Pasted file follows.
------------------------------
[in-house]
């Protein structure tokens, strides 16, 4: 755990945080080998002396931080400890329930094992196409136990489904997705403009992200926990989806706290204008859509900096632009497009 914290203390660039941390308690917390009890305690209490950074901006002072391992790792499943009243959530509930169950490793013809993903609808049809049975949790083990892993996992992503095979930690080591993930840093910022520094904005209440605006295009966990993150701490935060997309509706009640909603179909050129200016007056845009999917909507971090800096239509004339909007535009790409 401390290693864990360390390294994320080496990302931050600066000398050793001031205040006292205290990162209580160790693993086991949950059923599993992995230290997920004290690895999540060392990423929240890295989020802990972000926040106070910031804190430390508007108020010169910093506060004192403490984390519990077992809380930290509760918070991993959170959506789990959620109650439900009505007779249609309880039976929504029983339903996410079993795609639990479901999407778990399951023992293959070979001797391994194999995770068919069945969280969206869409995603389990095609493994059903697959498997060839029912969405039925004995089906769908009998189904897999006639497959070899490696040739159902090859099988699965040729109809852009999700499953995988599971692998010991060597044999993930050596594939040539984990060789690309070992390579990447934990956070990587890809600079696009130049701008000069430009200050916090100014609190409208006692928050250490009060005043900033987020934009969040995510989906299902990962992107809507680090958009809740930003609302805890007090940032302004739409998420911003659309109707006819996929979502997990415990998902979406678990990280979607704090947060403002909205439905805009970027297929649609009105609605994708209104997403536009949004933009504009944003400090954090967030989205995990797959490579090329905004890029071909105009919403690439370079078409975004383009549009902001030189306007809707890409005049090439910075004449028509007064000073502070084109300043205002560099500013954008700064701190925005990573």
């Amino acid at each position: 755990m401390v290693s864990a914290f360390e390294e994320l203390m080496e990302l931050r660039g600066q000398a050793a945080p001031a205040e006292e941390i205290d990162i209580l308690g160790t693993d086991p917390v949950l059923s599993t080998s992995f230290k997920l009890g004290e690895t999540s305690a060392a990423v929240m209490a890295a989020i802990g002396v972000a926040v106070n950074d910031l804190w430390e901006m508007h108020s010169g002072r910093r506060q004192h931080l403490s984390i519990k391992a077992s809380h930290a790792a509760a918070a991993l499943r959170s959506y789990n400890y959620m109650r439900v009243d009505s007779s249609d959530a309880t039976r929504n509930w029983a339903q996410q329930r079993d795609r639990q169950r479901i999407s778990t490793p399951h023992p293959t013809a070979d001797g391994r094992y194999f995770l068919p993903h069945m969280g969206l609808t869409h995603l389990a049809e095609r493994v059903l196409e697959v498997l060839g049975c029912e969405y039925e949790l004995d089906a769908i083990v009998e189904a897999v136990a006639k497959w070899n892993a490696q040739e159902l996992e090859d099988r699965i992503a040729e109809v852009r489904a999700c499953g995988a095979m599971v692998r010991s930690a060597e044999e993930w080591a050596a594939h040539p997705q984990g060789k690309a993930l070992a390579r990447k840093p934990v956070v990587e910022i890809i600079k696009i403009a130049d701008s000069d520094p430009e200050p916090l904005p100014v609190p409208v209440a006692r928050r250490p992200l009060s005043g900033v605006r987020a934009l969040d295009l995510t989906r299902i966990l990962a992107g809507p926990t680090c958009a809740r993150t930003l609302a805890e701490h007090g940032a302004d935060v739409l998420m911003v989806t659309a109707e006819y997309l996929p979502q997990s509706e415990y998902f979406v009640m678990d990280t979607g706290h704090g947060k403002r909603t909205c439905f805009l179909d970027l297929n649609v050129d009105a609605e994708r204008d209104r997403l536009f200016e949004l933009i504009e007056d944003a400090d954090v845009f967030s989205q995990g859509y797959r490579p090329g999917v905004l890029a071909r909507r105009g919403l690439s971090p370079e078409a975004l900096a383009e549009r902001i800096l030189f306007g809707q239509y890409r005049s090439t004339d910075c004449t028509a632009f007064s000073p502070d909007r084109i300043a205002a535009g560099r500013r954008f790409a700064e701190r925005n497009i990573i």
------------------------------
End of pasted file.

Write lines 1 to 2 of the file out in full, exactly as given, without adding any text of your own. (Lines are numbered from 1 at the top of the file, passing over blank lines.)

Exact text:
[in-house]
């Protein structure tokens, strides 16, 4: 755990945080080998002396931080400890329930094992196409136990489904997705403009992200926990989806706290204008859509900096632009497009 914290203390660039941390308690917390009890305690209490950074901006002072391992790792499943009243959530509930169950490793013809993903609808049809049975949790083990892993996992992503095979930690080591993930840093910022520094904005209440605006295009966990993150701490935060997309509706009640909603179909050129200016007056845009999917909507971090800096239509004339909007535009790409 401390290693864990360390390294994320080496990302931050600066000398050793001031205040006292205290990162209580160790693993086991949950059923599993992995230290997920004290690895999540060392990423929240890295989020802990972000926040106070910031804190430390508007108020010169910093506060004192403490984390519990077992809380930290509760918070991993959170959506789990959620109650439900009505007779249609309880039976929504029983339903996410079993795609639990479901999407778990399951023992293959070979001797391994194999995770068919069945969280969206869409995603389990095609493994059903697959498997060839029912969405039925004995089906769908009998189904897999006639497959070899490696040739159902090859099988699965040729109809852009999700499953995988599971692998010991060597044999993930050596594939040539984990060789690309070992390579990447934990956070990587890809600079696009130049701008000069430009200050916090100014609190409208006692928050250490009060005043900033987020934009969040995510989906299902990962992107809507680090958009809740930003609302805890007090940032302004739409998420911003659309109707006819996929979502997990415990998902979406678990990280979607704090947060403002909205439905805009970027297929649609009105609605994708209104997403536009949004933009504009944003400090954090967030989205995990797959490579090329905004890029071909105009919403690439370079078409975004383009549009902001030189306007809707890409005049090439910075004449028509007064000073502070084109300043205002560099500013954008700064701190925005990573």